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What causes bowel incontinence?
Fecal incontinence occurs because of an underlying disease or illness (it is
not considered a "disease"). There are numerous potential causes and many
patients have more than one reason to cause loss of bowel control.
Damage to muscles and nerves may occur directly at the time of
childbirth or after anal or rectal surgery.
Neurologic diseases such as stroke,
spinal cord injury, and
spina bifida can be potential causes of fecal incontinence. Complications of
diabetes can also cause
peripheral nerve damage leading to incontinence.
Patients with inflammatory bowel disease (Crohn's disease,
ulcerative colitis) and irritable bowel disease may develop fecal incontinence.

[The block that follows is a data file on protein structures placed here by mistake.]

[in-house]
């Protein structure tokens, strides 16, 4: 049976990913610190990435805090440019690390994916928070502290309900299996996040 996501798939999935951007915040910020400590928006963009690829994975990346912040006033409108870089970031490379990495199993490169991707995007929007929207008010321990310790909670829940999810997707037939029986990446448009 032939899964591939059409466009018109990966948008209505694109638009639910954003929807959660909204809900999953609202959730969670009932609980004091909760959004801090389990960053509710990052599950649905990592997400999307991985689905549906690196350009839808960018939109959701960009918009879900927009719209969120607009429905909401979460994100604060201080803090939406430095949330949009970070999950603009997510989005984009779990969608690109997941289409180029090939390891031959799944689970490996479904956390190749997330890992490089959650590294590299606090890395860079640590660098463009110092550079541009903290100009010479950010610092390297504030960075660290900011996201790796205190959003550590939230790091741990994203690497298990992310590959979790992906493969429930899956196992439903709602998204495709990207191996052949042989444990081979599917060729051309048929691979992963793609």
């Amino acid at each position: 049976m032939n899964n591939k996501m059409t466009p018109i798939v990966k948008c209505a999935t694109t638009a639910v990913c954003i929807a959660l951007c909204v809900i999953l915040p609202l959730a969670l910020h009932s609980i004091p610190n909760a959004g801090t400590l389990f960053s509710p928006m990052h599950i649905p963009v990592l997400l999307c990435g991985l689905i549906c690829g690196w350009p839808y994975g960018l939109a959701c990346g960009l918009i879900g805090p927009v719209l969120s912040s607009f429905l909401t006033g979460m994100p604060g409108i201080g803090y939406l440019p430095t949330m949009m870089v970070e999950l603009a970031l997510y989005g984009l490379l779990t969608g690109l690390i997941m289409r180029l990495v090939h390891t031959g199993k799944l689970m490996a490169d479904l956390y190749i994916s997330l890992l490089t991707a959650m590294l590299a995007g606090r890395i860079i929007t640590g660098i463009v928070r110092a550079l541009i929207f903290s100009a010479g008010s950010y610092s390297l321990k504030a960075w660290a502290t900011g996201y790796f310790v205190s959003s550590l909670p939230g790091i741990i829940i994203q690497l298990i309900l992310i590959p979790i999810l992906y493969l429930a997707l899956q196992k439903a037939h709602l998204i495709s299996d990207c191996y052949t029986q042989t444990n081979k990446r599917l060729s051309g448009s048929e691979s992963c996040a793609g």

Stool seepage is different than fecal incontinence. Minor staining can occur
in people who have hemorrhoids, rectal fistula, rectal prolapse and poor hygiene.
Other causes include
chronic diarrhea, parasite infections, and laxative abuse.
Paradoxical diarrhea or overflow incontinence may occur is a a person who has
constipation. In paradoxical diarrhea, stool fills the rectum, hardens and becomes impacted.
Liquid stool leaks around the fecal mass, imitating incontinence.